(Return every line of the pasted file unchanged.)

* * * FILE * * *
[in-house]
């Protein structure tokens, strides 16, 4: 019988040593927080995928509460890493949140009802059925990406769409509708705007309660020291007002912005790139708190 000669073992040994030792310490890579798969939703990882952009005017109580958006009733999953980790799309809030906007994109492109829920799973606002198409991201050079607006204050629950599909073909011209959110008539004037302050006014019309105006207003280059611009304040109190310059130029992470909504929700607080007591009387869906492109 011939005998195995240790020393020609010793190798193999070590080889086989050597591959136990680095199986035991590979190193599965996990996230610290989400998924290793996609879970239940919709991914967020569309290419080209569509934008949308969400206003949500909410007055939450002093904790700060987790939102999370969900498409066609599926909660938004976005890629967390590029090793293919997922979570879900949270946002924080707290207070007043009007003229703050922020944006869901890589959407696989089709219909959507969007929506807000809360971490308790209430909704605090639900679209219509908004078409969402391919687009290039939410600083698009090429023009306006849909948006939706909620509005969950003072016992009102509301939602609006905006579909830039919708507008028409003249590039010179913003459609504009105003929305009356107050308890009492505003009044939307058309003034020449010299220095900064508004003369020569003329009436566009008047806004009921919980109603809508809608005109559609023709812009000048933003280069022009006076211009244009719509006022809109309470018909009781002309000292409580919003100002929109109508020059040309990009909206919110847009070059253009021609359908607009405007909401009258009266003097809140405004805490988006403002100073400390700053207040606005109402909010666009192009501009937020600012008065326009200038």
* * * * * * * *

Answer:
[in-house]
């Protein structure tokens, strides 16, 4: 019988040593927080995928509460890493949140009802059925990406769409509708705007309660020291007002912005790139708190 000669073992040994030792310490890579798969939703990882952009005017109580958006009733999953980790799309809030906007994109492109829920799973606002198409991201050079607006204050629950599909073909011209959110008539004037302050006014019309105006207003280059611009304040109190310059130029992470909504929700607080007591009387869906492109 011939005998195995240790020393020609010793190798193999070590080889086989050597591959136990680095199986035991590979190193599965996990996230610290989400998924290793996609879970239940919709991914967020569309290419080209569509934008949308969400206003949500909410007055939450002093904790700060987790939102999370969900498409066609599926909660938004976005890629967390590029090793293919997922979570879900949270946002924080707290207070007043009007003229703050922020944006869901890589959407696989089709219909959507969007929506807000809360971490308790209430909704605090639900679209219509908004078409969402391919687009290039939410600083698009090429023009306006849909948006939706909620509005969950003072016992009102509301939602609006905006579909830039919708507008028409003249590039010179913003459609504009105003929305009356107050308890009492505003009044939307058309003034020449010299220095900064508004003369020569003329009436566009008047806004009921919980109603809508809608005109559609023709812009000048933003280069022009006076211009244009719509006022809109309470018909009781002309000292409580919003100002929109109508020059040309990009909206919110847009070059253009021609359908607009405007909401009258009266003097809140405004805490988006403002100073400390700053207040606005109402909010666009192009501009937020600012008065326009200038």